By Kira Hamman
Mulch is the cashmere sweater of the garden — cool in warm weather, warm in cool weather, and right for every occasion.
It keeps the soil from drying out too quickly, and it smothers weeds in the bargain. What’s not to love?
Tomatoes adore mulch, of course, since they hate to be chilly or thirsty, and tomato gardeners love it because in addition to all the wonderful properties already mentioned, mulch protects dropped or sagging tomatoes from rotting before they can be harvested.
The only question, then, is “which mulch to use?”
Organic mulches include dry leaves, straw, wood chips, and grass clippings, to name a few. In addition to being good for the plants, they’re good for the soil, since they add organic matter as they slowly decompose. Organic mulches should be spread on well-watered soil after plants are established. Many of them are free or cheap and are easy to come by, so there’s really no reason not to use them.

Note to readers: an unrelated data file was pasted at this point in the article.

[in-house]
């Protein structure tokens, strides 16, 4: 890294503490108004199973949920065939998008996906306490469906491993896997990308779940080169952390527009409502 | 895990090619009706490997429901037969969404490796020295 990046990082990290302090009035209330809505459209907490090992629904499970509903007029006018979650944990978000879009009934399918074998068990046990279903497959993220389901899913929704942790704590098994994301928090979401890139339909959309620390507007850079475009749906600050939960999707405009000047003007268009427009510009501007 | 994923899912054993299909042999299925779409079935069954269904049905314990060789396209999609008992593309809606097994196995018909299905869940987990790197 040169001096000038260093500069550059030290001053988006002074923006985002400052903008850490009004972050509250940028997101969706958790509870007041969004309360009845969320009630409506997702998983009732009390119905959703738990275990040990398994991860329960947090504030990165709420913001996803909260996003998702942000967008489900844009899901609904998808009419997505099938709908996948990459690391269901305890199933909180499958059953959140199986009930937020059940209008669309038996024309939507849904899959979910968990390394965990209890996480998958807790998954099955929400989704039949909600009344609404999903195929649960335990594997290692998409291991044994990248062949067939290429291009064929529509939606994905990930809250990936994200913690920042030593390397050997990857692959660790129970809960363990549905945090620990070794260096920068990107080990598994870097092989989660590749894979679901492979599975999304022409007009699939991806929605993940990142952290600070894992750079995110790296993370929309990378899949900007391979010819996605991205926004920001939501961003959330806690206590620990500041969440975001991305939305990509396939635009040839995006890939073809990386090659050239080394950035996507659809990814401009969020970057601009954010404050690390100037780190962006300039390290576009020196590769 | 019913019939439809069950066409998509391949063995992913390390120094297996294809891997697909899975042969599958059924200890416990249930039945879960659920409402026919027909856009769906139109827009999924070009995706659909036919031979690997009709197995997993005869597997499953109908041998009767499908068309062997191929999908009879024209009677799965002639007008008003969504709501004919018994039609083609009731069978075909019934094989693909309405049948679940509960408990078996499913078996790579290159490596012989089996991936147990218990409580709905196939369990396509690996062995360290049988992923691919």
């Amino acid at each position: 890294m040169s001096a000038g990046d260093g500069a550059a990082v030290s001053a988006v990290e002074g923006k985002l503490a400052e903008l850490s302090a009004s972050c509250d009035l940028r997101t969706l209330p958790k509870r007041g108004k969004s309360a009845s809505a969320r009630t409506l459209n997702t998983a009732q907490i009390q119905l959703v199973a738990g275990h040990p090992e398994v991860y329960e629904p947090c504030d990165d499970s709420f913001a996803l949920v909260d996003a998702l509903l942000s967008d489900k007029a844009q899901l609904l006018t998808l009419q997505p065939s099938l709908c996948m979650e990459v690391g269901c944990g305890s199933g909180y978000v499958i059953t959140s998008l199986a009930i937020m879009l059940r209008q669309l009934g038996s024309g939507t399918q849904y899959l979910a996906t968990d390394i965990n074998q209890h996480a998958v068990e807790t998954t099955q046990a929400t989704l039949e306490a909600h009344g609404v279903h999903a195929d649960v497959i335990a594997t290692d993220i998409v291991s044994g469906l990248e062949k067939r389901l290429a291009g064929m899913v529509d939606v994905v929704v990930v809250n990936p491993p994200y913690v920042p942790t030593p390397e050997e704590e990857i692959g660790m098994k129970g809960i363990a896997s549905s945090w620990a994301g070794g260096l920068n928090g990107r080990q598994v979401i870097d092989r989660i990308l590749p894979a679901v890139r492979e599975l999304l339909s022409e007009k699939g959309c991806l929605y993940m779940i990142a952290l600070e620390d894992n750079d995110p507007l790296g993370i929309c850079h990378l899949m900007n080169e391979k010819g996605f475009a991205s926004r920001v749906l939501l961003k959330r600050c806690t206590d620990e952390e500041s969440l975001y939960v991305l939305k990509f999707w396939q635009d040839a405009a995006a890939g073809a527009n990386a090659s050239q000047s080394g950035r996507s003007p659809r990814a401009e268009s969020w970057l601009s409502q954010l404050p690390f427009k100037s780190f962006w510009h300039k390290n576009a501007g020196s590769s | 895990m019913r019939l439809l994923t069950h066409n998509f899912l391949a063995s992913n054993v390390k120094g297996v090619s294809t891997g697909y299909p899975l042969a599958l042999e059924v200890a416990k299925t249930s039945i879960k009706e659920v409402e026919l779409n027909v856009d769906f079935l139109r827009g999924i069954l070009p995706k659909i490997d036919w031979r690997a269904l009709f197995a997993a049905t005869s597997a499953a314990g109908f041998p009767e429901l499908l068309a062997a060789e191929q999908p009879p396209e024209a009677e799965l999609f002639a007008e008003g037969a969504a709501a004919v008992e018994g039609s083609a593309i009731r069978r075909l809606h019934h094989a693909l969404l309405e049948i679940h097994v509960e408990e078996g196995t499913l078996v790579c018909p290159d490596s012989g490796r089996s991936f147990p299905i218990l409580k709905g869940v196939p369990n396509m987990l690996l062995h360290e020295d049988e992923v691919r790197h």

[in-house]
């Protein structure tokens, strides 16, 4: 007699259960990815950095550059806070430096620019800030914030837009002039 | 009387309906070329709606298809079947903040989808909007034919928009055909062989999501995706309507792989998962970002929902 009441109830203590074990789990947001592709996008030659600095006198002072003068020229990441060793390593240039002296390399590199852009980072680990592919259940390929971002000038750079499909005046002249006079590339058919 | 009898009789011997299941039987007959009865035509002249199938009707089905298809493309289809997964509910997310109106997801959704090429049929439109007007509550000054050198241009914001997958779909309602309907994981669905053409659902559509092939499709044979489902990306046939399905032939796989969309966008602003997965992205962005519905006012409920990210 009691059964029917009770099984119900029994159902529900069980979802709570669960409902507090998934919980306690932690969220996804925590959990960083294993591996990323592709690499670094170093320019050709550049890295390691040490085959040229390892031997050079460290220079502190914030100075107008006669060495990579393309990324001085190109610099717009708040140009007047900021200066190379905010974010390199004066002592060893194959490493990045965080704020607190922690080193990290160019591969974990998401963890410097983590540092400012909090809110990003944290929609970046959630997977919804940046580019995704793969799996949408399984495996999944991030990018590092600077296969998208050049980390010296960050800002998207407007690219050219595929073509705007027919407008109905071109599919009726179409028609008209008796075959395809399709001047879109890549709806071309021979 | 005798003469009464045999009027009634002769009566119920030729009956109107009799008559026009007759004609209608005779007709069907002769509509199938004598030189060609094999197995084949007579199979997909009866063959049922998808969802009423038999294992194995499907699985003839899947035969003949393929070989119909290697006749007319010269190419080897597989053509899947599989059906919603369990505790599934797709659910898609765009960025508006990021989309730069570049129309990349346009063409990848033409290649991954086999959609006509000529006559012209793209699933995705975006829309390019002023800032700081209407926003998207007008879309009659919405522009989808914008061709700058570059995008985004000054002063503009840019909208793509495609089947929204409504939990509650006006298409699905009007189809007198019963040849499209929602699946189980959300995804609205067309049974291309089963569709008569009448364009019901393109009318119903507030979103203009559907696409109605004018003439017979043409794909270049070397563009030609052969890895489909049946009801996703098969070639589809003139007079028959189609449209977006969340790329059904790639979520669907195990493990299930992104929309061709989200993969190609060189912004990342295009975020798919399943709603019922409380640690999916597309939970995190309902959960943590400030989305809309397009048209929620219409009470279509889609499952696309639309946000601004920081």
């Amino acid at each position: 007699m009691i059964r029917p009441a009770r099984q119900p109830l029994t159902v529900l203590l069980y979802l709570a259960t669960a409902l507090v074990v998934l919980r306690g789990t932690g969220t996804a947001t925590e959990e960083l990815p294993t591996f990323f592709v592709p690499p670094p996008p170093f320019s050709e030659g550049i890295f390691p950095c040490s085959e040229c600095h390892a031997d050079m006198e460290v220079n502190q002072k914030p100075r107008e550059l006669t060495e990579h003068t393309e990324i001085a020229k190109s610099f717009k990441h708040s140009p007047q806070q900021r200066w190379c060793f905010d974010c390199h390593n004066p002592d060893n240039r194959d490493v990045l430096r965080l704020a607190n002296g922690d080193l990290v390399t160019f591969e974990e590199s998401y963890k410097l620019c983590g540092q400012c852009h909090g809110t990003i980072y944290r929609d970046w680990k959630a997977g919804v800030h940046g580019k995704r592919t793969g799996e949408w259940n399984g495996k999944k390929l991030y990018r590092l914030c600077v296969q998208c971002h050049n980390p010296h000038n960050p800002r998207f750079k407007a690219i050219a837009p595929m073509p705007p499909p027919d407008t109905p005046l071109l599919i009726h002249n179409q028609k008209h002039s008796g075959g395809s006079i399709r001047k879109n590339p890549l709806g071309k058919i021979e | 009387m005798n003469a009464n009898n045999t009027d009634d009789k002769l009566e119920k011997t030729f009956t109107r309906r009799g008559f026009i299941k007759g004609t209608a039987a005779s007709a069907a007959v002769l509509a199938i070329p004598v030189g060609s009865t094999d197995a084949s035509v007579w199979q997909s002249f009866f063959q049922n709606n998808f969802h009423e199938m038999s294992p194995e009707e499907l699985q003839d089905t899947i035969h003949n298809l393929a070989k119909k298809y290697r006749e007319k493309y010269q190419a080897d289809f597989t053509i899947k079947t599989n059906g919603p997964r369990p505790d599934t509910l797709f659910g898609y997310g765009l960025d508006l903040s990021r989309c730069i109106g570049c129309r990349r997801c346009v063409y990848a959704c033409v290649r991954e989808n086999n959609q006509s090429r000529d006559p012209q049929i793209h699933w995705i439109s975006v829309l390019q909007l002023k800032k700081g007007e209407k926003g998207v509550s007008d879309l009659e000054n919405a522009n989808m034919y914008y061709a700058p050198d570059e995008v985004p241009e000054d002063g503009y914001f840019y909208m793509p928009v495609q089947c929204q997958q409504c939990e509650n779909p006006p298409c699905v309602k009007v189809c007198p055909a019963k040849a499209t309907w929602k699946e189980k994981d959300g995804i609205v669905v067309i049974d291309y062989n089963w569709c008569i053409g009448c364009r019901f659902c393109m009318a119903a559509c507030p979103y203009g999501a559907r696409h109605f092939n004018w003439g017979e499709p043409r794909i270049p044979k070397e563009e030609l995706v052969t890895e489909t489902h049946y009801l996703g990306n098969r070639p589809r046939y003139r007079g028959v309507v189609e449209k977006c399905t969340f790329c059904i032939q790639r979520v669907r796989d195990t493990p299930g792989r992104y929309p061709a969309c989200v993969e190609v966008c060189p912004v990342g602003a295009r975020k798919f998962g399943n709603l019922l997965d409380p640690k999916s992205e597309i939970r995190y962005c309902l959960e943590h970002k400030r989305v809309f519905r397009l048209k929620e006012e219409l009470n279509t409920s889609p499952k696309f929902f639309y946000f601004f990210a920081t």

Inorganic mulches include fabric and a rainbow of plastics. Like organic mulches, inorganics should be applied to well-watered soil, but unlike organics they’re usually laid on the soil some time before planting to help warm it up. The edges are weighted down with something (usually soil) and seedlings are planted through slits. Many inorganic mulches are available at garden centers and through garden supply catalogs.
So which mulch is best for tomatoes?
Well, as usual, it depends. Red plastic mulch has gotten a lot of press in recent years for increasing tomato yields by up to 20%, so if you’re looking to increase your yields that might be the way to go. If, on the other hand, your soil could use a boost, then organic mulch might be better for you. But really, any kind of mulch will give you happier plants with less weeding, so there’s no bad choice here.
Tell us what you use and why!